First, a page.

“All right. Enough.” Morgoth's voice quelled them into rolling-eyed quiet. “Dump him in a trough and clean him off. Take him back to his cell.”
They dragged Túrin upright, wrenched off the pail, and forced him down the tower. Beleg's hands ached to help him. At a great stone trough in the ward, filled with icy gutter run-off they stripped him of his clothes, and deposited him bodily. His hands were still bound so he could not clean himself and the water was soon filthy. He was shaking, gasping, his jaw clenched tight in that look of pure resolve Beleg knew so well.
When he stood on the cobbles, they brought buckets of water to complete the process, rubbing him roughly with bits of sacking, pinching, prodding as Malantur looked on.
Túrin's hair, unbound now, ran wet past his hips, plastered over his face. He looked beautiful, young and vulnerable, but when his eyes opened, fixed upon Malantur, they were wordlessly defiant. Beleg loved him a little more for that look of black iron.
“Well, dry him before his lily-white Man-flesh takes a chill,” ordered Malantur impatiently.
Beleg caught at a bundle of sackcloth pushed toward him and made it his excuse to get close, for the first time, to Túrin, who was shivering, though not wholly with cold, Beleg thought. He was not harsh, but he rubbed warmth back into the wet skin, the taut muscles beneath.
Túrin, beloved. Thou art not alone.
He did not think Túrin could hear Elven mind-speech. He had never tried it, and could not sense any reaction to his thought.
“Take him back to his cell. Give him some food and wine, then bring him to me later, as usual.”
Beleg was cuffed away as the uruk's closed round Túrin. He fell in behind them.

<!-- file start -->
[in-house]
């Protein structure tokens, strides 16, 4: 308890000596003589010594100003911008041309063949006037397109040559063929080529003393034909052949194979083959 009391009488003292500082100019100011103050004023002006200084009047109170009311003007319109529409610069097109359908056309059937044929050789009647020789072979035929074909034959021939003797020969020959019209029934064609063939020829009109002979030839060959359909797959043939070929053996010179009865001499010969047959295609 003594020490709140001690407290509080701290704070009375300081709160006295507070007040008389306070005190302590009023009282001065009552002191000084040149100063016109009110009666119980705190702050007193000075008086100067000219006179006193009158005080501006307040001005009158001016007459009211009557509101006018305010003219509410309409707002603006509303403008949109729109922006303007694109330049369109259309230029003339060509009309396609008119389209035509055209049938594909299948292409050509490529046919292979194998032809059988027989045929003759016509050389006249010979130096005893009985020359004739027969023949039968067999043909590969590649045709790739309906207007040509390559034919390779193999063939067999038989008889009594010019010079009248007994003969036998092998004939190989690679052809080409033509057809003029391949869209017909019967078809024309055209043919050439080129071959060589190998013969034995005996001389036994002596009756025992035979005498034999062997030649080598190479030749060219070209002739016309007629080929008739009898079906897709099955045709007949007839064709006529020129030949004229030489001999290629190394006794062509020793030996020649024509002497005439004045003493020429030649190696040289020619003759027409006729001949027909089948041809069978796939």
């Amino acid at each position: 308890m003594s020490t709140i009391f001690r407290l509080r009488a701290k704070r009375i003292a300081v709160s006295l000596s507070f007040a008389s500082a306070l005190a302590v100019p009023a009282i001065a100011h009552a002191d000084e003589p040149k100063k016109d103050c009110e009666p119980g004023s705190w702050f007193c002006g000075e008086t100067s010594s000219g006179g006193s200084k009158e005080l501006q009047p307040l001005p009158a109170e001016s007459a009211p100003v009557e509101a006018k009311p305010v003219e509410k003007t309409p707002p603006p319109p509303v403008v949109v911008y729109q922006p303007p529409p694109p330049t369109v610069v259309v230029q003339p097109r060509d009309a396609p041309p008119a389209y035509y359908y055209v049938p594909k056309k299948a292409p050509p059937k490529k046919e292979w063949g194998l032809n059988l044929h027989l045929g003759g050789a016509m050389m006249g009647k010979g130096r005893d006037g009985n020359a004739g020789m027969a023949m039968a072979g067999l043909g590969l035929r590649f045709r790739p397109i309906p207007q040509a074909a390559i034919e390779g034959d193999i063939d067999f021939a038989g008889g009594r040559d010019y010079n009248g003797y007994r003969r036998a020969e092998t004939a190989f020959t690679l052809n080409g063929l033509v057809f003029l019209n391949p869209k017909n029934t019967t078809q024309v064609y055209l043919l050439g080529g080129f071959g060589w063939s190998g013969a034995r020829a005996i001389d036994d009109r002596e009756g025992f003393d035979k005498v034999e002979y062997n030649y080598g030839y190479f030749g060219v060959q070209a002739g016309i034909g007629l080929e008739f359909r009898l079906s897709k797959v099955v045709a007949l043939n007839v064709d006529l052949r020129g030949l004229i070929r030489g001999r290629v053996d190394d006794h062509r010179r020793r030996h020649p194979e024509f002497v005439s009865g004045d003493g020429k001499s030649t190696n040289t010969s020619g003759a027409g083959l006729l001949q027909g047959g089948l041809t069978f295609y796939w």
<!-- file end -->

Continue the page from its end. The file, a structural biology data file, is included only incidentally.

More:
“Well, you heard the Lord,” Rakbar grunted. “Get to the kitchens and bring him food and wine.”
The four of them hurried off.
“Food and wine for the prisoner,” Kashan shouted when they were inside the hot, busy room.
Marita sighed, preparing a platter and placing a large clay cup of wine beside the meat.
“Couldn't see what was going on up there,” she said resentfully. “But I could see well enough in the ward. Nice sight for these old eyes.” She grinned. “Have a good feel, did you?”
“Aint allowed to,” Kashan said stolidly. “The Lord only.” He sniffed.
“Well, if he needs any-one to tend his bruises, I'm here.” She cackled morosely and turned away, Grey Hair coughed laughter.
“Your dried up old cunny couldn't take it, Marita.”
“Well, that pitiful thing between your legs wouldn't know,” she retorted smartly, examining a pot. “Hasn't seen a twitch of life since before the invasion...”
The talk faded as they left the kitchen. Beleg pulled a hair from his head; coarse, dark and greasy it was, but as it lay on his palm, freed from the song-spell, it paled slowly into silver. He curled it around his finger, held it close in his palm.
Talk,” he murmured. “When we get in there. Make noise.”
The uruks were waiting with the guards outside Túrin's cell. They opened the door, and Rakbar nodded them in.
Túrin, sitting on a low stool, did not deign to look at them. A collar was about his neck and ran to the wall. Beleg had noted the keys jangling on Rackbar's thick belt. But his face. Oh, his face. Shock and disgust shone from the fine bones.
The cell was bare stone save for a bed of heather stuffed under sack-cloth, with two pails for waste, and a spluttering torch above the door firmly welded into its brackets and impossible to move.
“Shame this should get wine when we don't have a drop,” moaned Kashan.
“Orders,” snapped Rackbar. “You dare, and you'll go to the Lord for experimentation.”
“No harm, Sir, no harm!” Kashan whined loudly, as Beleg dropped the silver hair into the blood-red wine and held the tray out at arm's length.
Túrin looked at the wine as if surprised then, using both hands, lifted the cup to his mouth and drank.
Bainalph, and Eru only knew what it cost him in a place that must bring back memories of his own imprisonment, began to grumble at Kashan, Elgalad joining in, insulting him. Something clattered on the floor, Elgalad's knife, kicked there in a mild scuffle that Rakbar roared at them to stop. Beleg bent to pick up the knife, made himself trip, bringing himself close to Túrin. Under the noise, he said, very low: “Pale silver...”
“Pale silver, like the beginning of night and the end of the light.” Túrin had spoken those words to him in Doriath, gazing at his hair. No-one else would know them.
Then Beleg was grabbed and forced out of the cell, and the last thing he saw was Túrin staring into the wine-cup.
There was a time to take risks, Beleg thought.